Expert shares the best way to get fire ants off you and your pets
For most of us, a bite from a fire ant will leave a red pimple or spot on our skin and isn’t dangerous. However, some people are allergic and a bite could be life-threatening.
KNOXVILLE, Tenn. (WVLT) - Fire ants are notorious for leaving a pretty nasty sting! It happens when the colony is trying to defend the mound after a disturbance. They bite you and then sting you with their venom when attacking, which leaves that burning sensation and swelling.
Karen Vail, a professor and entomologist at the University of Tennessee Institute of Agriculture, said fire ants are not new to East Tennessee. In fact she said they have been found in 73 counties throughout the state.
”They became established in the state in 86′ I think it was. 86′ or 87′ along the southern border. They’ve been in Knoxville for several years,” shared Vail.
For most of us, a bite will leave a red pimple or spot on our skin and isn’t dangerous.
However, some people are allergic and a bite could be life-threatening. So having something like an epi-pen is recommended for those allergic to the venom.
Aside from their burning bites, Vail said fire ants do have some benefits.
”They feed on all kinds of insects. Which means they feed on those pest insects you may have too. So, pests feeding on your garden plants, fire ants are gonna go in there and eat those caterpillars,” explained Vail.
When it comes to removing the pesky ants off of your body or your pet, Vail said quick swiping tends to work better than trying to smack them.
”If they got on me, what I would do is just as quickly as I can brush them off and just make sure my hands are clear and you would do the same thing to your pet. Just pull those ants off. Don’t try squirting them down with a hose cause it doesn’t work very well,” shared Vail.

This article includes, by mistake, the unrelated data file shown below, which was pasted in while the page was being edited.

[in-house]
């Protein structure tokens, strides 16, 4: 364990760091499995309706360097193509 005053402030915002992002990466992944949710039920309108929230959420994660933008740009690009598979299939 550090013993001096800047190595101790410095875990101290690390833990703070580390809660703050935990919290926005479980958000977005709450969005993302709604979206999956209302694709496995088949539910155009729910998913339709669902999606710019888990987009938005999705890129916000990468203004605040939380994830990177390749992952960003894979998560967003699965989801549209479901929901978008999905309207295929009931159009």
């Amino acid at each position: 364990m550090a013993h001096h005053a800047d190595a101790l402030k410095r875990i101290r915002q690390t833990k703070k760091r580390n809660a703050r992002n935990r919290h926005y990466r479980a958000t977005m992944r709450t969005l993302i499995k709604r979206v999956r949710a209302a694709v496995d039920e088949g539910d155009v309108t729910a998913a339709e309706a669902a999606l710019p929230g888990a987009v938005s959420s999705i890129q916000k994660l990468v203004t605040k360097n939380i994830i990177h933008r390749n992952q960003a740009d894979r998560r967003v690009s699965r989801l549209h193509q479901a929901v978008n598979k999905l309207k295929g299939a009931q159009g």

Experts said most mature fire ant mounds have around 245,000 worker ants (which are female) so when trying to get rid of them, Vail suggested using ant bait during the right time of the day.
”In the summer and it’s 95 degrees out, those ants aren’t gonna be near the surface. You don’t want to do that in the middle of the day. If you’re gonna do an individual mound treatment, you want to do that in the summer at least in the early morning or that evening when the ants will be closer to the surface. The baits work really well, but you have to be careful when you apply them. The ants optimally forge somewhere in the 70s and 80 degrees Fahrenheit,” said Vail.
When it comes to treating bigger areas like a pasture, vail said using a type of spreader could help lay down the bait.
“If you’re dealing with pastures, then you probably need to get an electric seeder. Something you can mount on an ATV or a tractor and apply that. It gets fairly expensive if you’re talking about large acreage. So if you are in a pasture, maybe just treat the area where cows are going to be giving birth and keep that area clean because fire ants can attack an animal and cause blindness in the eye or a newborn can be killed if they’re born near a mound,” Vail explained.
And if you are using bait, you may not want to keep an open container for too long. Vail said bait tends to expire quickly once the container is opened.
She said a good way to check is to place some bait next to a greasy potato chip and if an ant goes for the chip, it’s likely the bait has gone bad.
To find out more information about fire ants, click here.
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